WEST

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WEST (West Austin Studio Tour) is happening over the first two weekends in May. This is the companion spring event to the fall’s EAST (East Austin Studio Tour). As would be logical, EAST took place east of I-35, while WEST covers a much larger geographic area, with boundaries of I-35, Ben White/290, Mopac, and 183. Both EAST and WEST are organized by local arts non-profit, Big Medium.

Over 240 artists, studios, and exhibitions are participating in WEST this month. That’s too many places to visit, even assuming two weekends and that you can read the tiny print on the map. I decided to visit the WEST locations that were within easy walking distance of our downtown apartment, going north on Saturday and then west on Sunday. Since most artists don’t permit photographs of their work, I took pictures of the buildings that I visited, which were almost as interesting and unique as the artwork inside…

DSC01727 Beautiful abstract landscapes by Rebecca Bennett and Karen Maness are displayed in the second-floor offices of dwg.Urban Landscape Architecture on Congress Avenue.

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Artist Betsy Murphy educated me on encaustic painting techniques at the upstairs gallery in The Old Bakery and Emporium.

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A unique exhibit called Peppermint Doorstop by Matthew John Winters is at N Space on Congress Avenue near the State Capitol.

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Csilla Somogyi creates handmade dresses at her shop on Congress Avenue.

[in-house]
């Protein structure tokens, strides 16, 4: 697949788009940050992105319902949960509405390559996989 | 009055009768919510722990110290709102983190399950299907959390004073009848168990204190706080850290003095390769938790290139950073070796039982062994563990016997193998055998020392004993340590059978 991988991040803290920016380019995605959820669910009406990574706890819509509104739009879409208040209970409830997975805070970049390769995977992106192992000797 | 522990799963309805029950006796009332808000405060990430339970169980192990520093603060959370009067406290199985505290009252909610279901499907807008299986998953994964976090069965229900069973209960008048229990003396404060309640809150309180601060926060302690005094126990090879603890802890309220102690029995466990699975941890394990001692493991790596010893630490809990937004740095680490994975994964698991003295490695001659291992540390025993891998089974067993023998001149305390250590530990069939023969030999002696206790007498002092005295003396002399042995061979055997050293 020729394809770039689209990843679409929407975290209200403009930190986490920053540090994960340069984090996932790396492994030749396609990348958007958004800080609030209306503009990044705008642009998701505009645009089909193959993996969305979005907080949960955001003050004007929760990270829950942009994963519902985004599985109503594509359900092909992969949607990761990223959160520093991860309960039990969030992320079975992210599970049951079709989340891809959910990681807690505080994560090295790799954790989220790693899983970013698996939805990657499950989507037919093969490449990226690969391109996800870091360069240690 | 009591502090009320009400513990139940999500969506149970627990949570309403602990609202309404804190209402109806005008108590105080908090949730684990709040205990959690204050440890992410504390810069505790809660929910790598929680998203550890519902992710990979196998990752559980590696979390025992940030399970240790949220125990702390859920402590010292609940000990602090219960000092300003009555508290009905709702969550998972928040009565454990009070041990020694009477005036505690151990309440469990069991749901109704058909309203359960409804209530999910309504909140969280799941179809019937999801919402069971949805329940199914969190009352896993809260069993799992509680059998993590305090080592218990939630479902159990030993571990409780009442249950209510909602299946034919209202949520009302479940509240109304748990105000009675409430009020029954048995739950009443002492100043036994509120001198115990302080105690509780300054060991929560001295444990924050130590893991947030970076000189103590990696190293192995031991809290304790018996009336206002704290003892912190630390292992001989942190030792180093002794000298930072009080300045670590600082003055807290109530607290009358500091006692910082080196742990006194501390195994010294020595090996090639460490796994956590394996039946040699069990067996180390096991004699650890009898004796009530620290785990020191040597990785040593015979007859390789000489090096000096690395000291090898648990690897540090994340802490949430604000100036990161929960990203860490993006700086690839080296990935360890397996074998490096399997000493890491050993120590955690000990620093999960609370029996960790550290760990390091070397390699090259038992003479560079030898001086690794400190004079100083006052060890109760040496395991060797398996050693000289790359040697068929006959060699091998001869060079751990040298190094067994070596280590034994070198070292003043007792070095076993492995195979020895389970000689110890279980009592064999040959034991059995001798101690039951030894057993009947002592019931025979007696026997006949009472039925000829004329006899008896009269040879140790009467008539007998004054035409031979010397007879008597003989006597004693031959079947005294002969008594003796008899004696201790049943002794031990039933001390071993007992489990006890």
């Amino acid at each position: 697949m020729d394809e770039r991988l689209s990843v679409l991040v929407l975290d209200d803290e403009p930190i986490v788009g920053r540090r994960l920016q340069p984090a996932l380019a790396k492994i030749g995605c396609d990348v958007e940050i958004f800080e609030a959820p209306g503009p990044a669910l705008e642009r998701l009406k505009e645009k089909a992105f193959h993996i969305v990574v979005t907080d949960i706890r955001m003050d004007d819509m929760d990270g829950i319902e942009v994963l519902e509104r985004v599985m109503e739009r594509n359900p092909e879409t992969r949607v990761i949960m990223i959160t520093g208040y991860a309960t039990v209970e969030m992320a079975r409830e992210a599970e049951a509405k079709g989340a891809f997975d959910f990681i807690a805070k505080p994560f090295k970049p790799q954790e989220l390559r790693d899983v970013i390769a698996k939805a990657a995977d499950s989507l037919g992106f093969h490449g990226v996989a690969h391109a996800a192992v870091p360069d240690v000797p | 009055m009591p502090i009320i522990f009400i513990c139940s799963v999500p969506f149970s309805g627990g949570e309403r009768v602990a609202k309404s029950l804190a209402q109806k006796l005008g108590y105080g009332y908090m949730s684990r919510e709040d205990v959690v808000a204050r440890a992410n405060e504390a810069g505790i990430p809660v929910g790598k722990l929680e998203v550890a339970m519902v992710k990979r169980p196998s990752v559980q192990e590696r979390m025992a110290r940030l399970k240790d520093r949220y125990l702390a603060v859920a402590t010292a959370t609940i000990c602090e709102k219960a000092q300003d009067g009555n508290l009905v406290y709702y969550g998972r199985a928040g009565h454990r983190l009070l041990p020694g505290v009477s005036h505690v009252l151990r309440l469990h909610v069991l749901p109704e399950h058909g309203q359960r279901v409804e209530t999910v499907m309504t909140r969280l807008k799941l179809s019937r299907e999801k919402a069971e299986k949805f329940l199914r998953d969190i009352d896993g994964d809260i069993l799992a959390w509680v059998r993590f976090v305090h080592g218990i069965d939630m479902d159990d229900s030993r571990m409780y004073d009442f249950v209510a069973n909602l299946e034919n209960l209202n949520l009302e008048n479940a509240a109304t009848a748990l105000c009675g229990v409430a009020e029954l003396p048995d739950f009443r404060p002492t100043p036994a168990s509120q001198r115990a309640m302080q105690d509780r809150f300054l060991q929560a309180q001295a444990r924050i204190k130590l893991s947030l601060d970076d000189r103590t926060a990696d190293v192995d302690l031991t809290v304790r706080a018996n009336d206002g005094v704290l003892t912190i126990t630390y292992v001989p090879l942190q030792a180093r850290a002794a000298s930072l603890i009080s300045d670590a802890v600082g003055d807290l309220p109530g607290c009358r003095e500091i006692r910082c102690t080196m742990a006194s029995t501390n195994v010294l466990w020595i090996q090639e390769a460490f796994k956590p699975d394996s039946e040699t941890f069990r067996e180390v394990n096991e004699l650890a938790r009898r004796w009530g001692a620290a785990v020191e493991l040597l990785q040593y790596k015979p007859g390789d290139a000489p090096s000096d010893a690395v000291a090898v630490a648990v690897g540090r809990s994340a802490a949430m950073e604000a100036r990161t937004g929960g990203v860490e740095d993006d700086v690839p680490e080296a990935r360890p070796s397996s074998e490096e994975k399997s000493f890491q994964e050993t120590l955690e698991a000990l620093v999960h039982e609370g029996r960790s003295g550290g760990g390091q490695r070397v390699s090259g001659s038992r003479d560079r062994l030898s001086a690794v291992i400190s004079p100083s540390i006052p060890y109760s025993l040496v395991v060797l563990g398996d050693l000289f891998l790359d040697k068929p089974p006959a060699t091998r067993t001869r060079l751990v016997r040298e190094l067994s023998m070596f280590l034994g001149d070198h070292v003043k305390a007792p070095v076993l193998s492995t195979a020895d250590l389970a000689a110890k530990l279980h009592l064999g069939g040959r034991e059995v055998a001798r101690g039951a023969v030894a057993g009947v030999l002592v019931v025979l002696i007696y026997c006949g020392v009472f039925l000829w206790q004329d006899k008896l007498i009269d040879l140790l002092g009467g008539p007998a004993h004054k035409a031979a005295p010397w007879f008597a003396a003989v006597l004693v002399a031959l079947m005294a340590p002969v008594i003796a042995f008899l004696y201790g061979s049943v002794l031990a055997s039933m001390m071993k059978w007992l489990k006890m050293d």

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The Halcyon coffee shop on Fourth Street is displaying small pieces by a variety of artists.

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 I loved this old house-turned-office on Rose Street and enjoyed talking to artist Dwain Kellley about his work.

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Metalworker Craig Kolavo told me that he cleaned out his garage in the alley between Fifth and Sixth Streets just for WEST. He also gave me a bottle of water.

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I’ve wanted to visit the galleries on West Sixth Street anyhow, so I looked around two adjacent businesses, Capital Fine Art and Artworks.

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I ended a wonderful WEST weekend at the Wally Workman Gallery on Sixth Street.

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1 thought on “WEST

  1. Wow! You saw a lot of art.
    What a good idea to take photos of the buildings when you couldn’t take photos of the art!

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